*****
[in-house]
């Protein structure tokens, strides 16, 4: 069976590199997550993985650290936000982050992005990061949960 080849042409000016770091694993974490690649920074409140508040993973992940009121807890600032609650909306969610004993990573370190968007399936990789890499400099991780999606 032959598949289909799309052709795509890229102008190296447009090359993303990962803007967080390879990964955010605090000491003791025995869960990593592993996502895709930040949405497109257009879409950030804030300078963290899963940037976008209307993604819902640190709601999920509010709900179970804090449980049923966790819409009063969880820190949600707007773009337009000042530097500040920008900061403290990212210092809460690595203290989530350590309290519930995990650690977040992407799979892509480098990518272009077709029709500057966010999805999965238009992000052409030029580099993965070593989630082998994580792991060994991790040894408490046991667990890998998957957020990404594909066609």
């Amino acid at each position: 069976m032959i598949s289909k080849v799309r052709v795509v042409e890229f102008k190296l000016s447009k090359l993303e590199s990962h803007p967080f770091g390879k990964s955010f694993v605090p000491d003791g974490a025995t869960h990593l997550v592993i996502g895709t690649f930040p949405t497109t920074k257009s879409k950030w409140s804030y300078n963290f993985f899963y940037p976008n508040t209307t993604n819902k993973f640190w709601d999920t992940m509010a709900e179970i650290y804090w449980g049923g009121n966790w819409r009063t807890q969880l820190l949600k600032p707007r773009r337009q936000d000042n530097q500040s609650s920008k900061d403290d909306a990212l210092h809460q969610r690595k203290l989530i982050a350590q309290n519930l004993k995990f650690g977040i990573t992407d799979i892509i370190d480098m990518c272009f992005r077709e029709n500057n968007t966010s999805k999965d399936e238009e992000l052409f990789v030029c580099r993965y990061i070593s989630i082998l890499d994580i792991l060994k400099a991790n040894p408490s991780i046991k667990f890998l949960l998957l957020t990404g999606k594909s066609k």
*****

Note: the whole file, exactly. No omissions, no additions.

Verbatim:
[in-house]
């Protein structure tokens, strides 16, 4: 069976590199997550993985650290936000982050992005990061949960 080849042409000016770091694993974490690649920074409140508040993973992940009121807890600032609650909306969610004993990573370190968007399936990789890499400099991780999606 032959598949289909799309052709795509890229102008190296447009090359993303990962803007967080390879990964955010605090000491003791025995869960990593592993996502895709930040949405497109257009879409950030804030300078963290899963940037976008209307993604819902640190709601999920509010709900179970804090449980049923966790819409009063969880820190949600707007773009337009000042530097500040920008900061403290990212210092809460690595203290989530350590309290519930995990650690977040992407799979892509480098990518272009077709029709500057966010999805999965238009992000052409030029580099993965070593989630082998994580792991060994991790040894408490046991667990890998998957957020990404594909066609």
């Amino acid at each position: 069976m032959i598949s289909k080849v799309r052709v795509v042409e890229f102008k190296l000016s447009k090359l993303e590199s990962h803007p967080f770091g390879k990964s955010f694993v605090p000491d003791g974490a025995t869960h990593l997550v592993i996502g895709t690649f930040p949405t497109t920074k257009s879409k950030w409140s804030y300078n963290f993985f899963y940037p976008n508040t209307t993604n819902k993973f640190w709601d999920t992940m509010a709900e179970i650290y804090w449980g049923g009121n966790w819409r009063t807890q969880l820190l949600k600032p707007r773009r337009q936000d000042n530097q500040s609650s920008k900061d403290d909306a990212l210092h809460q969610r690595k203290l989530i982050a350590q309290n519930l004993k995990f650690g977040i990573t992407d799979i892509i370190d480098m990518c272009f992005r077709e029709n500057n968007t966010s999805k999965d399936e238009e992000l052409f990789v030029c580099r993965y990061i070593s989630i082998l890499d994580i792991l060994k400099a991790n040894p408490s991780i046991k667990f890998l949960l998957l957020t990404g999606k594909s066609k």